Theses Doctoral

Reconstructing the Public School Child: Darcy Ribeiro, Paulo Freire, and Education Policy in Brazil

Winter, Marcella

This dissertation investigated the development of stereotypes surrounding public school children in Brazil, primarily focusing on poor students of Afro descent. It explored how these stereotypes have influenced education policymaking and examined the efforts of Darcy Ribeiro and Paulo Freire to challenge these prevailing notions. Employing archival research to trace the historical creation of stereotypes about Black Brazilians from impoverished backgrounds since the country's declaration of independence, the study delved into historical accounts and perspectives offered by various political actors—policymakers, educators, families, and society in general. The aim was to understand how ideas and images about poor and Black students have been constructed and impacted the education policy process in the country.

The findings revealed that historically, governing elites associated vulnerable populations with societal problems such as crime, diseases, and idleness. Consequently, different policies were designed and implemented, predominantly proposing work as a solution to restrain Black and poor populations. For children, schools emerged as spaces where they should be disciplined and tailored to meet the needs of the workforce. To understand the historical construction of these stereotypes, I conducted interviews with education stakeholders to assess the persistence of these ideas and the efforts schools make, or fail to make, to counteract the influence of negative social constructions on public school students.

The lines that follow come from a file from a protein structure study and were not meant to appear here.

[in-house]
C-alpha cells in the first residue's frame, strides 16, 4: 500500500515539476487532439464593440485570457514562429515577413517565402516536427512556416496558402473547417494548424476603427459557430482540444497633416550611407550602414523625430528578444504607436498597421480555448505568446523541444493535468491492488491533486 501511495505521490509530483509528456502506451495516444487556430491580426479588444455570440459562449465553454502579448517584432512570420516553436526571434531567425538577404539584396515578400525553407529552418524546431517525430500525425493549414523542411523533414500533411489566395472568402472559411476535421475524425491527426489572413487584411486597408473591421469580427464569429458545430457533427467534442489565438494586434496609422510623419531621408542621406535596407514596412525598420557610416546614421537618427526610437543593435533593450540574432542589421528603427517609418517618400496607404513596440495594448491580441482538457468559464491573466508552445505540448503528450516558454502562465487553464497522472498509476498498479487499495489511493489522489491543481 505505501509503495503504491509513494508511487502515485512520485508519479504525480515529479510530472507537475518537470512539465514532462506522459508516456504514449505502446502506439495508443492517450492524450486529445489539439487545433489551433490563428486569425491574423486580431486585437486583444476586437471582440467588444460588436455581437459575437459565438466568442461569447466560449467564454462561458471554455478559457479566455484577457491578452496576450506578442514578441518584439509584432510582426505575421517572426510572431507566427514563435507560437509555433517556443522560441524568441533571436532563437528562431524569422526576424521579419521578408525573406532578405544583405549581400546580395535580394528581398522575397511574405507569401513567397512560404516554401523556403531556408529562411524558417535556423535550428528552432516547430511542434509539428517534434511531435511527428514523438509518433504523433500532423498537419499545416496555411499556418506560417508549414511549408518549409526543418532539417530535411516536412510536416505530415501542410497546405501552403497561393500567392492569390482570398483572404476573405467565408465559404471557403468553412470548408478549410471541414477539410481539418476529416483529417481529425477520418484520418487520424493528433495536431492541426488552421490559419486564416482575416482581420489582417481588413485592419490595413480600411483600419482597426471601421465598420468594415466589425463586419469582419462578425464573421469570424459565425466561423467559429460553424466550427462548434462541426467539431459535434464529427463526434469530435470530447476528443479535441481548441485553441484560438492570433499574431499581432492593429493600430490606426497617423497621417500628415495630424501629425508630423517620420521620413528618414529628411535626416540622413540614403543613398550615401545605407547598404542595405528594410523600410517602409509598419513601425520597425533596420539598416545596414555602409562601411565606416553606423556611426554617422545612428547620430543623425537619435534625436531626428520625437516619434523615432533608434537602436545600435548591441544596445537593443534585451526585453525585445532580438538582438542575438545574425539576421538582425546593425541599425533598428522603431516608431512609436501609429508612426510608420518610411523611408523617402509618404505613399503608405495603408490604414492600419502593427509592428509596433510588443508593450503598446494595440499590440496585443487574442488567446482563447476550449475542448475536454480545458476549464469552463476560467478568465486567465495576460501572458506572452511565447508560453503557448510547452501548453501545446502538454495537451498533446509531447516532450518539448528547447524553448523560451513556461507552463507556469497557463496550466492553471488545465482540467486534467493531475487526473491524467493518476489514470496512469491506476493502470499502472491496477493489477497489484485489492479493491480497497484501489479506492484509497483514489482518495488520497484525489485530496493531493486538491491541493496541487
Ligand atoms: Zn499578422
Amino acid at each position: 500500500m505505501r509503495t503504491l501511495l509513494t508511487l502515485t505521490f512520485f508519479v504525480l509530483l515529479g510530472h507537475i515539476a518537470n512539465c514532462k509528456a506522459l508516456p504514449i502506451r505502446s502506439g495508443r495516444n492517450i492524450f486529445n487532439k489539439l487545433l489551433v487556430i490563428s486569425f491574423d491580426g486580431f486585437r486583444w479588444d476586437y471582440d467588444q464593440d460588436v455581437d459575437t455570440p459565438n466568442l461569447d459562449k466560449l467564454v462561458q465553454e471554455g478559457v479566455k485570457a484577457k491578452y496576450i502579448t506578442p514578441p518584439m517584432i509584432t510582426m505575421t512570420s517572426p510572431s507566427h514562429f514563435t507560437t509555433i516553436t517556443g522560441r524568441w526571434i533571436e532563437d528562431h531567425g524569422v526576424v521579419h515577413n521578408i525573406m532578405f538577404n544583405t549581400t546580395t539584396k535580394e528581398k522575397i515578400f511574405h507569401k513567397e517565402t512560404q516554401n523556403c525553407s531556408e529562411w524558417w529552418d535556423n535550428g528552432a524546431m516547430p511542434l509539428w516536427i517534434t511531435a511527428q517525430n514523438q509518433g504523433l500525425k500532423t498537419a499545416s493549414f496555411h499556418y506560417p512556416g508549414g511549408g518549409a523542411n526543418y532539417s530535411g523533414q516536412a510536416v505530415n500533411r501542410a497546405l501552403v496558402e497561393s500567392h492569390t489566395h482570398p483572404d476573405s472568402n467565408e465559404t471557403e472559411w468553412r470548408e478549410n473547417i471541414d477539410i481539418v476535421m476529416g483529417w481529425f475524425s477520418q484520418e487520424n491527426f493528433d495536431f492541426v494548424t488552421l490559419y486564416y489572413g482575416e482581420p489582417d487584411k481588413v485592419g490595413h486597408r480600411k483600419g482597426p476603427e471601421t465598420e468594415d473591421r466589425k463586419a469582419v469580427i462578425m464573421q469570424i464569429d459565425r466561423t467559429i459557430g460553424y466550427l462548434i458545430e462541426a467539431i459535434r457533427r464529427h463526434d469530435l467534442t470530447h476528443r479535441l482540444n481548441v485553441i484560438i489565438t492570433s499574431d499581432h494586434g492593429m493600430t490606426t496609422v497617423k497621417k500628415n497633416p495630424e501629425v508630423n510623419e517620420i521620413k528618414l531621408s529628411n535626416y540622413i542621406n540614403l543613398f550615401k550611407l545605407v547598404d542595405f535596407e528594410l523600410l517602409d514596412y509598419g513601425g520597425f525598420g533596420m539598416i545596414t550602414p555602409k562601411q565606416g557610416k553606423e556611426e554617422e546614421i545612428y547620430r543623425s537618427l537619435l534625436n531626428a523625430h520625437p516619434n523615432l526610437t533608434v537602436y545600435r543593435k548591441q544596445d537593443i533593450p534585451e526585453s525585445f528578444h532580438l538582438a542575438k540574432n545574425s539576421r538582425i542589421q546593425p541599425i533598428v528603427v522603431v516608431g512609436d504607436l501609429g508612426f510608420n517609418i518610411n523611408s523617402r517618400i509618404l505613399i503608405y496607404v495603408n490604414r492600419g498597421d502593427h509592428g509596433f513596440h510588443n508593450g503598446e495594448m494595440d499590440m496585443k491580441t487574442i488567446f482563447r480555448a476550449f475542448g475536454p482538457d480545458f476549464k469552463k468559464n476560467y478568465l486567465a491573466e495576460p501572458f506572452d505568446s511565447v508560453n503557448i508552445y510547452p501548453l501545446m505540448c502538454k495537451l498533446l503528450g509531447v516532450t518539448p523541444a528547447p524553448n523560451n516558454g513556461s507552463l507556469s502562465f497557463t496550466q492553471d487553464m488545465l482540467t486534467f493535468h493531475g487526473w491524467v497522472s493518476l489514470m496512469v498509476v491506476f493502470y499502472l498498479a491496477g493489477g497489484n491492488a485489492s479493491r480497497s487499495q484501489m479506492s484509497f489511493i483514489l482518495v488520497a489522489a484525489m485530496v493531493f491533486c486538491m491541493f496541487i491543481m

The research also delved into Ribeiro’s and Freire’s perspectives on public education—how they attempted to translate their theories into practice, and the complexities encountered during the design and implementation of their policies in the state of Rio de Janeiro and the city of São Paulo, respectively. This occurred during a pivotal period: the redemocratization of Brazil. As influential figures in policymaking, they faced resistance from those adhering to traditional narratives reinforcing stereotypes. Archival research and interviews with individuals who worked with Ribeiro and Freire in the design and implementation of their policies were central to understanding the challenges they faced in attempting to transform public schools in Brazil.

The findings underscore the intricate connections among historical narratives, policy formulation, and the persistent endeavor to reshape the educational landscape for marginalized communities in Brazil. This research contributes to unraveling the dynamics of challenging stereotypes in education and delves into the transformative potential inherent in policy interventions. By focusing on Brazilians who are most reliant on public policies, the study not only informs the academic discourse but also provides insights for policies that can meaningfully impact the lives of those historically underserved.

Geographic Areas


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More About This Work

Academic Units
Comparative and International Education
Thesis Advisors
Cortina, Regina
Ph.D., Columbia University
Published Here
June 5, 2024